'Not every player is going to have brain health issues and not every person with early onset dementia played rugby'
When Conrad Smith hung up his battered size 11 adidas boots, he could have chosen to do pretty much anything he wanted.
A 94-cap All Black, and routinely in the conversation for the best player ever to wear the No 13 shirt, Smith could have headed into finance, coaching or even politics, but what nagged away at him was an intrinsic desire to give back to the game that had given him so much and allowed him to pinball around the rugby world for 15 years.
His final days as a rugby player were spent in the shadows of the Pyrenees, playing for Pau in the Top 14 and savouring the laid-back French way of life, where the State does a nifty line in post-rugby benefits.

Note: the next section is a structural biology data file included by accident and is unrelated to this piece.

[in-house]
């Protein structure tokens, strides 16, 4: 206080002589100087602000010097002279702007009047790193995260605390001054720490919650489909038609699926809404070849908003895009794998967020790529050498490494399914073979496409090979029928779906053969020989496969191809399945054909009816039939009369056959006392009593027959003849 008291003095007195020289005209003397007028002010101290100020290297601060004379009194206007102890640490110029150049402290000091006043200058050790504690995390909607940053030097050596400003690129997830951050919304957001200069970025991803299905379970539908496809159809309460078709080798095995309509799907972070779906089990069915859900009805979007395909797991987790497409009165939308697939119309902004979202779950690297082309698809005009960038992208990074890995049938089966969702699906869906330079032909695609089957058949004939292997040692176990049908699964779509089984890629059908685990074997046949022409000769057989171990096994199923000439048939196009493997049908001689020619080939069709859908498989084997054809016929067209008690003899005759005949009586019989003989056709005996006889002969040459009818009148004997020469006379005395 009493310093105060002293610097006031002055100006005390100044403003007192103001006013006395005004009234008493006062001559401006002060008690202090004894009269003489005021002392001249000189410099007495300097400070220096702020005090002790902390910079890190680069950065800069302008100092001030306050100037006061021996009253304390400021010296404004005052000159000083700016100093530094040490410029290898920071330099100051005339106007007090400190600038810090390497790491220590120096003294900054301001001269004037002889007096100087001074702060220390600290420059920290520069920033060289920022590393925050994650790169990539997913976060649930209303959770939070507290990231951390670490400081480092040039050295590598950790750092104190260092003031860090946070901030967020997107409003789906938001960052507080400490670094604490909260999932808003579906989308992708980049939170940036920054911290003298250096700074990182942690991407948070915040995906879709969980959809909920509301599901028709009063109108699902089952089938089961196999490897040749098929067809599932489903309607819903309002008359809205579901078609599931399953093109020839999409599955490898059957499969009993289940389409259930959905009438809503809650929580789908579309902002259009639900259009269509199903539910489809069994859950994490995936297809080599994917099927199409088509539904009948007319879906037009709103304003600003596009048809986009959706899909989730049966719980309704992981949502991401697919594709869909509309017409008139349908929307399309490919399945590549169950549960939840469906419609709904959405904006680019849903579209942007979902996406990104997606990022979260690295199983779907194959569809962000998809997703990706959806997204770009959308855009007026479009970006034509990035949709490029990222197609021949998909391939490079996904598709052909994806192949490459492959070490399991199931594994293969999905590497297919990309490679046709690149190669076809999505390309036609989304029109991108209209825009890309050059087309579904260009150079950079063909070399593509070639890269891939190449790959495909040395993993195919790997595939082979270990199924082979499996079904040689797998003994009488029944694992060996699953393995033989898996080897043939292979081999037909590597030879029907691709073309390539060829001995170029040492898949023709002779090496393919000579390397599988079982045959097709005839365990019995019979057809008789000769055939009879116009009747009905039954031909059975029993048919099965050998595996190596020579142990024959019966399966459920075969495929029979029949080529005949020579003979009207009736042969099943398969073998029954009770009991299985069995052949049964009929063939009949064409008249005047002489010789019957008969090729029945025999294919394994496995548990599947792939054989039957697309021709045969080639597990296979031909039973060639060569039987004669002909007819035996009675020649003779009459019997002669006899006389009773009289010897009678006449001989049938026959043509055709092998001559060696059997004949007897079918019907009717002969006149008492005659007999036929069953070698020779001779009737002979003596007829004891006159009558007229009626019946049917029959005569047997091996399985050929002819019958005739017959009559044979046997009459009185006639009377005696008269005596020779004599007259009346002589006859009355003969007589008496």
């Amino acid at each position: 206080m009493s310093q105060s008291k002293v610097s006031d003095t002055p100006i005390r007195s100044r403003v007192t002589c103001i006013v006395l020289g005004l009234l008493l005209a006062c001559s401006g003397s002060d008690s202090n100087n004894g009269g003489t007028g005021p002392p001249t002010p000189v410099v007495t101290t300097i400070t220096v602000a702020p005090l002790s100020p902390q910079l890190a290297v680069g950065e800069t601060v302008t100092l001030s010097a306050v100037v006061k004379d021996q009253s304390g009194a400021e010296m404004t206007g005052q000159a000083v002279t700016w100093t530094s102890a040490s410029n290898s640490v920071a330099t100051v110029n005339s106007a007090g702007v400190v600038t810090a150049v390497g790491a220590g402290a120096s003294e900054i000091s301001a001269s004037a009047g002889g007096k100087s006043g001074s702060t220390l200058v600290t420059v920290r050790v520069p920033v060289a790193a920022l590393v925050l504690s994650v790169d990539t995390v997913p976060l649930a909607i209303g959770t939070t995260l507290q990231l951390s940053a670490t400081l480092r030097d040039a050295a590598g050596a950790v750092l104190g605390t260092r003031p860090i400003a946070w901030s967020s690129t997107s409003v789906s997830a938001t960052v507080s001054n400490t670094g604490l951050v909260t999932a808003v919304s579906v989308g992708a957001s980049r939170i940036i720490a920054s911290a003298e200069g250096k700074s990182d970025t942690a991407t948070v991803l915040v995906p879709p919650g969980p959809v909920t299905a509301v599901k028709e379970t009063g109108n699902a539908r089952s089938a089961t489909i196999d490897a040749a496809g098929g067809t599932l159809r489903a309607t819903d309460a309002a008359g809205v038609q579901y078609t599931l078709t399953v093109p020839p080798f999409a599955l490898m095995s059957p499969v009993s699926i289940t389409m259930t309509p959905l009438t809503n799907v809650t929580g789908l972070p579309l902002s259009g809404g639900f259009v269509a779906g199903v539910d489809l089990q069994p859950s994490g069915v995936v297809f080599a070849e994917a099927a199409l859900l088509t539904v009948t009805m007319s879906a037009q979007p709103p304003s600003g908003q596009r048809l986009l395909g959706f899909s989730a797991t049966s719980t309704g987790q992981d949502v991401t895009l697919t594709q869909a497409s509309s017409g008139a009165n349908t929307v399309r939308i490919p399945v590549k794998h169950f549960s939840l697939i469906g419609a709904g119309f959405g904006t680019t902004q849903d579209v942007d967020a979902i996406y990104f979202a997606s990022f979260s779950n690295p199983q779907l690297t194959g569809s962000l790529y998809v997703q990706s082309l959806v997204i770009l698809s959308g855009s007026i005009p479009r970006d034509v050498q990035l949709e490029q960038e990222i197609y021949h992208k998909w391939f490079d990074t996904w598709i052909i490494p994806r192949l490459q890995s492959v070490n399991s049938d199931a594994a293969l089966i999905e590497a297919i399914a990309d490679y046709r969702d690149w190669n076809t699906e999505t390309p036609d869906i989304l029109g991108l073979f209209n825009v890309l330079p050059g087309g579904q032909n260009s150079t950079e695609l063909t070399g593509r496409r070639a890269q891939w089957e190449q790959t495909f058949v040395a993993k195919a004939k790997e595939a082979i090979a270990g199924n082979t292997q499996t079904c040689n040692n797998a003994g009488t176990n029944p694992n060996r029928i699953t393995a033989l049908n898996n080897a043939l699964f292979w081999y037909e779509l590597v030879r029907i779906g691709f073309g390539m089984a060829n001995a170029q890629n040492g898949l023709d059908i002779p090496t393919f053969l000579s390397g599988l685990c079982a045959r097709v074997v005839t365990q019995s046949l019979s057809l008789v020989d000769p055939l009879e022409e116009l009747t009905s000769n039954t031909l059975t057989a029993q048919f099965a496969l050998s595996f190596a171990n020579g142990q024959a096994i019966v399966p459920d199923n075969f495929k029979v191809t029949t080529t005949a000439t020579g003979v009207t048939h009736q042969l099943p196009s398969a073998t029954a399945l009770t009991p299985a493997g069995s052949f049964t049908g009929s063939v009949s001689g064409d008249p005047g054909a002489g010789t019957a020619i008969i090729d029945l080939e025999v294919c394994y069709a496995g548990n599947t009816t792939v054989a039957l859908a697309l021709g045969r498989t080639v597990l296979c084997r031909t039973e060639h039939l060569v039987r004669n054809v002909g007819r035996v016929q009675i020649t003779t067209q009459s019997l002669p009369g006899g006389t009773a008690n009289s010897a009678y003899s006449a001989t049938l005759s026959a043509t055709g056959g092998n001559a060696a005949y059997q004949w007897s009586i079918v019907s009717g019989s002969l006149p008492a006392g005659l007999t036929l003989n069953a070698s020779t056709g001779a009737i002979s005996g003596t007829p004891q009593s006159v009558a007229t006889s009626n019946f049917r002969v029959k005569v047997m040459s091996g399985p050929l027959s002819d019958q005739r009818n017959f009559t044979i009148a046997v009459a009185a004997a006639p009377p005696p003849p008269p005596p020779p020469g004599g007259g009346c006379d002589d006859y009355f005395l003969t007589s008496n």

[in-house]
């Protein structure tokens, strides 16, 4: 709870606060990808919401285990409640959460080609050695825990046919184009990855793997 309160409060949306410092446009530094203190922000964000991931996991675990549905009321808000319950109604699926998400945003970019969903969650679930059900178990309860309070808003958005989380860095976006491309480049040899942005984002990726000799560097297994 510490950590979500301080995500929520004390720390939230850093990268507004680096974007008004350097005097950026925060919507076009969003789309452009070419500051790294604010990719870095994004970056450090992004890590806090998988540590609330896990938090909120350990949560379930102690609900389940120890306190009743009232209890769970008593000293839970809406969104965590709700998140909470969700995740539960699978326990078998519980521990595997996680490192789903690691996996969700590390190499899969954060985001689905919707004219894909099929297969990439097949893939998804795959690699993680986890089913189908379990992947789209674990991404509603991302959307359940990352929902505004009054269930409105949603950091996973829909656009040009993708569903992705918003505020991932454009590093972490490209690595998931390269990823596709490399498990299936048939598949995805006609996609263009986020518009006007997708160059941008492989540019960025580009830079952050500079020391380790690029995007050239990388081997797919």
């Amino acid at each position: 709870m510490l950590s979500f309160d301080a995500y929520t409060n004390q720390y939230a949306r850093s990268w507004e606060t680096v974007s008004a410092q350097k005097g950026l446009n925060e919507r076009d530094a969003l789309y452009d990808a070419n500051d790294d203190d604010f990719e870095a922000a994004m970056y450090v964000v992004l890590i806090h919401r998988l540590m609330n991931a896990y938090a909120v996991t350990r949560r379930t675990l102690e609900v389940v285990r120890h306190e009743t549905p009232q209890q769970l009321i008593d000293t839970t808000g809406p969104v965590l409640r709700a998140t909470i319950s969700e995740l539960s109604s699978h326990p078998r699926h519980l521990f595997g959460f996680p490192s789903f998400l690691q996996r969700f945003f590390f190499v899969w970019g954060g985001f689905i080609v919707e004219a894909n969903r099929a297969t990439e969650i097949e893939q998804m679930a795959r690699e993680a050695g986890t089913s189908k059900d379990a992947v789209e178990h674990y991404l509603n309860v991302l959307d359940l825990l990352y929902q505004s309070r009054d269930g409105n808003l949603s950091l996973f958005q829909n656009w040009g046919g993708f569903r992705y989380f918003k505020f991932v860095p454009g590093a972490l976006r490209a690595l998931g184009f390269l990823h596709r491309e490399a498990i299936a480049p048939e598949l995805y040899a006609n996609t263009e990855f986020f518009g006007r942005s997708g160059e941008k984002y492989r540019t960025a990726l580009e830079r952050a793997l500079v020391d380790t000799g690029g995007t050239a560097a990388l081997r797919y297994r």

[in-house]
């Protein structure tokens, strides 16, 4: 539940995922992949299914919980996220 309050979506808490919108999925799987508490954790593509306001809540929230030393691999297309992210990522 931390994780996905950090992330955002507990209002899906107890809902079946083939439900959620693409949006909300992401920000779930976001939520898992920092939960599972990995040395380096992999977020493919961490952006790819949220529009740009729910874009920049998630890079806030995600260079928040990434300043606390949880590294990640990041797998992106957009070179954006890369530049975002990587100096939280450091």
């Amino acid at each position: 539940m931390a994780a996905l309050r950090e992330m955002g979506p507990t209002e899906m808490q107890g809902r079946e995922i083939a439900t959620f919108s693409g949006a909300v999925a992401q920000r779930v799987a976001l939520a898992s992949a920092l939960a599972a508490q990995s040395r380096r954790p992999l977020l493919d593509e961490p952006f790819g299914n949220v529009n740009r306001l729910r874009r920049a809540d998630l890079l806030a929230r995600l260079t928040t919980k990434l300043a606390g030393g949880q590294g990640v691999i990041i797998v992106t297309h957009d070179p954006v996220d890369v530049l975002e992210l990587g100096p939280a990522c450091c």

Speaking to RugbyPass from New Plymouth, where he has relocated with his family, Smith had always had an interest in player welfare and was au fait with the workings of the New Zealand RPA throughout his illustrious career, in which he was a double-World Cup winner. “I have a legal background, so I was already leaning towards going a bit deeper in the game. As a player, you see the contractual side of things, but I wasn’t overly drawn to the commercial side. What pulled me into the IRPA (International Rugby Players Association) fold was a sense of wanting to be part of a cause I believed in. Whether I’d played rugby or not was immaterial. As a personality, it was something I wanted to do. When it comes to the players, I’ve always wanted to help, and in my playing days, I was able to explain certain legalese to players who didn’t understand finer details as much as I did.”